27. Testing packets with ACLs The order in which you place ACL statements is important. When the router is deciding whether to forward or block a packet, the Cisco Internetwork Operating System (IOS) software tests the packet against each condition statement, in the order in which the statements were created.  IP QoS

  28. How ACLs work IP QoS

  29. ACL Test Matching Process IP QoS

  30. ACLs Types 1- Standard ACLs • block all traffic from a network, allow all traffic from a specific network, or deny protocol suites. they will have a number between 1-99 2- Extended ACLs - Extended ACLs are used most often to test conditions because they provide a greater range of control than standard ACLs. You would use an extended ACL when you want to allow Web traffic but deny File Transfer Protocol (FTP) or telnet from non-company networks. Extended ACLs check for both source and destination packet addresses. They also can check for specific protocols, port numbers, and other parameters. This gives you more flexibility to describe what checking the ACL will do. Packets can be permitted or denied output based on where the packet originated and based on its destination. They will have a number between 100-199. for that we will use it to improve QoS. IP QoS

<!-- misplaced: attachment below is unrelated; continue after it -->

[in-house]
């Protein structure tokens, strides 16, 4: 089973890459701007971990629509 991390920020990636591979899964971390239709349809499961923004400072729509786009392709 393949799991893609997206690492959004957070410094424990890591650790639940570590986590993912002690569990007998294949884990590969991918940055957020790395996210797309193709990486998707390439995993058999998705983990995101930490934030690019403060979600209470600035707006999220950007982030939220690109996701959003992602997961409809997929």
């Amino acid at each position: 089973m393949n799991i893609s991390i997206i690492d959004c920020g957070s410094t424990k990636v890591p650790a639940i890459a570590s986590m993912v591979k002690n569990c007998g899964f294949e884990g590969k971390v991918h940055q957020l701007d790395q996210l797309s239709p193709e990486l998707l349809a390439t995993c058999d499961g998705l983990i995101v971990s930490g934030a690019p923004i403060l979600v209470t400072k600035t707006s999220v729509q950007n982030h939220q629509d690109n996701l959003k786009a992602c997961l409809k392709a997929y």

31. ACL Configuration Tasks • IP Address • Subnet mask • Subnetting • Protocols • Port Number • Router Interface • Wildcard Mask • A wildcard mask is a 32-bit quantity that is divided into four octets, with each octet containing 8 bits. A wildcard mask bit 0 means "check the corresponding bit value" and a wildcard mask bit 1 means "do not check (ignore) that corresponding bit value". IP QoS